Off the Field

In December 1972, a plane carrying earthquake relief supplies to Nicaragua crashed shortly after takeoff from Puerto Rico. All five men aboard were killed. One of these men was Roberto Clemente, famous baseball player and renowned humanitarian.

The world mourned Roberto. Only a few months after his death he was inducted into the Baseball Hall of Fame. A Major League Baseball award for sportsmanship and community service was renamed in his honor.

Roberto hadn’t always been such a revered public figure. For many years he was mocked and discriminated against because of his Latino heritage. Roberto was proud of his culture and stayed true to himself and his background. He fought for equality and transformed the landscape of baseball for Latino players.

Roberto Clemente grew up in Puerto Rico. He came to New York in 1954 to play for the minor league team of the Brooklyn Dodgers. The following year he joined the major leagues with the Pittsburgh Pirates. Roberto played for the Pirates for eighteen years, winning twelve Golden Glove awards and hitting over 3,000 base hits.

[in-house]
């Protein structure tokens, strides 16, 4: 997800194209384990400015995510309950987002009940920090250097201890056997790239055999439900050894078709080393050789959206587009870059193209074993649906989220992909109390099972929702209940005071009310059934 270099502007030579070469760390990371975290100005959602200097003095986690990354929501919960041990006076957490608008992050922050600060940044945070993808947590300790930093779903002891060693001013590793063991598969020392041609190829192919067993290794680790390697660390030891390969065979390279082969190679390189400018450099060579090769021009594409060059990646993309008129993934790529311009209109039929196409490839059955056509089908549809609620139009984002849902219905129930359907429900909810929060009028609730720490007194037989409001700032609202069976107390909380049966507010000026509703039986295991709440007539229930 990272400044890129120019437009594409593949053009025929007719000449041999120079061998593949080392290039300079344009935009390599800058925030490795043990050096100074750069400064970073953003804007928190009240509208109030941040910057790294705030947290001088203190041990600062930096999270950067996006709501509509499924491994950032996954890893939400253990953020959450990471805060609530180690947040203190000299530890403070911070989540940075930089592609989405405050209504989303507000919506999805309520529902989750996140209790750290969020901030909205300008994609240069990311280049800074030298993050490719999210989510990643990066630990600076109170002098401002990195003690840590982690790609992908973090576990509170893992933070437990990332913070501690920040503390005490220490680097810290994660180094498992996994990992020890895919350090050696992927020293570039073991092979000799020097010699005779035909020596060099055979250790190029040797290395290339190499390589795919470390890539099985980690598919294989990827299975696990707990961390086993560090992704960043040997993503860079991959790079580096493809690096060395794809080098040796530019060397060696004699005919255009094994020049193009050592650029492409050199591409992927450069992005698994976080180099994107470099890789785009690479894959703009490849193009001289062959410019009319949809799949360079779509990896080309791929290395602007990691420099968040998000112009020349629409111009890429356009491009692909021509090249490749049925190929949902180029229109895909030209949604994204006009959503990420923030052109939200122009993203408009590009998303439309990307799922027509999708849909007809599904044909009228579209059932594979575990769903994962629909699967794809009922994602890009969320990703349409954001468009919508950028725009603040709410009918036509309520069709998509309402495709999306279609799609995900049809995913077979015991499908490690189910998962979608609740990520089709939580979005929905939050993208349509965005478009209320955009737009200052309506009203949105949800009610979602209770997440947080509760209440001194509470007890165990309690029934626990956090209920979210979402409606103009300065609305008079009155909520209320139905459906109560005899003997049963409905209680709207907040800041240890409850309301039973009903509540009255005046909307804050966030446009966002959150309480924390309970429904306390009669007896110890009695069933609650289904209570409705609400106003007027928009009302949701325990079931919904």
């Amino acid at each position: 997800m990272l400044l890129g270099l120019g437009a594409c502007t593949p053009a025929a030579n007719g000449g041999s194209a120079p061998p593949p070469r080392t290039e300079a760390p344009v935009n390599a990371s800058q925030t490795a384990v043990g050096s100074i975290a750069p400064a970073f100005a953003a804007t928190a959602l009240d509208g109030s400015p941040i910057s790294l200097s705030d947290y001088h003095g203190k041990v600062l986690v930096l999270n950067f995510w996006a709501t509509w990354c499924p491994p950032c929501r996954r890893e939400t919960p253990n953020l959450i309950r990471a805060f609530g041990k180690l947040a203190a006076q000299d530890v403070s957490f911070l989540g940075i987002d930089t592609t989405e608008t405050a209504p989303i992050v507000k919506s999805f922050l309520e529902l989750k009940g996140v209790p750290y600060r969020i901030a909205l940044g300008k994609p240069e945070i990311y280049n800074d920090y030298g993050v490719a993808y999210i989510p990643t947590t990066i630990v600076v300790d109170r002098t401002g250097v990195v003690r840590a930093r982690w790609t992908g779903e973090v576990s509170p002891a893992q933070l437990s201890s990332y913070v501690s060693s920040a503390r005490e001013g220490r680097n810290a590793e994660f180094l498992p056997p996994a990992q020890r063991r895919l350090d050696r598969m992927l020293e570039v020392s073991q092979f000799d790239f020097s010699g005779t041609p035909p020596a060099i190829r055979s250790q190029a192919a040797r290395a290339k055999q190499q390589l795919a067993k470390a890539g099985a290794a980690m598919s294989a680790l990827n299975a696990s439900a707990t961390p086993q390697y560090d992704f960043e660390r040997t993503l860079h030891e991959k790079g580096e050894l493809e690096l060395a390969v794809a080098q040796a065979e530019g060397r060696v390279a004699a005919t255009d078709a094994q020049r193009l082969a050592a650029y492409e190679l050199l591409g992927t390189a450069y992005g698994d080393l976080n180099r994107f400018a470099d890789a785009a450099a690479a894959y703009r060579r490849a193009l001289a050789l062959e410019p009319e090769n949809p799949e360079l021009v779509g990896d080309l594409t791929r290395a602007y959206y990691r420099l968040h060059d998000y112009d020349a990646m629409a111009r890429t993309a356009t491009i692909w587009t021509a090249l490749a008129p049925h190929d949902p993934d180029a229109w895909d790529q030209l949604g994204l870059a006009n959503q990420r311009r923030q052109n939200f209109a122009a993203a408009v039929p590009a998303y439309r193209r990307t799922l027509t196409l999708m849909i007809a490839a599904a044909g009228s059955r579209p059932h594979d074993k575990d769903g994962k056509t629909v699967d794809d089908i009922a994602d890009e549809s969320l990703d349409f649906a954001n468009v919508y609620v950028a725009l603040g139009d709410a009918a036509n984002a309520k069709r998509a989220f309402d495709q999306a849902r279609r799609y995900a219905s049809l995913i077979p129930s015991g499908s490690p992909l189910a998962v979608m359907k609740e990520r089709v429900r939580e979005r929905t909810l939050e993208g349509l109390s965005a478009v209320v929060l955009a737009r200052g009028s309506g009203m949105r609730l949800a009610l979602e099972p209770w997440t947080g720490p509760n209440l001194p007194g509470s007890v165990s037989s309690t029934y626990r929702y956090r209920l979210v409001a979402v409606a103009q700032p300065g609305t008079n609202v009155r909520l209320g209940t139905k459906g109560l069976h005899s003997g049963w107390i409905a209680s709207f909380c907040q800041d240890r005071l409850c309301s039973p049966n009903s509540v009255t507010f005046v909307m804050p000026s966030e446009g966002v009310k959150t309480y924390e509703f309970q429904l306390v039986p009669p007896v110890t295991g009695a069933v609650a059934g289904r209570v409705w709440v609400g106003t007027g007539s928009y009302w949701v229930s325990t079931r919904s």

Roberto was not only a star player and a champion of equality, he was also service minded. He gave his time and energy to help others and especially enjoyed helping young baseball players in Puerto Rico. He spent the winters in his hometown, visiting his family, playing winter baseball in the Puerto Rican League, and teaching young players baseball skills.

In the winter of 1972 there was a terrible earthquake in Nicaragua. Wanting to help as always, Roberto left home to offer his aid to the victims of the quake. When the plane crashed, Roberto died doing what he loved – helping others. He was a hero on and off the field.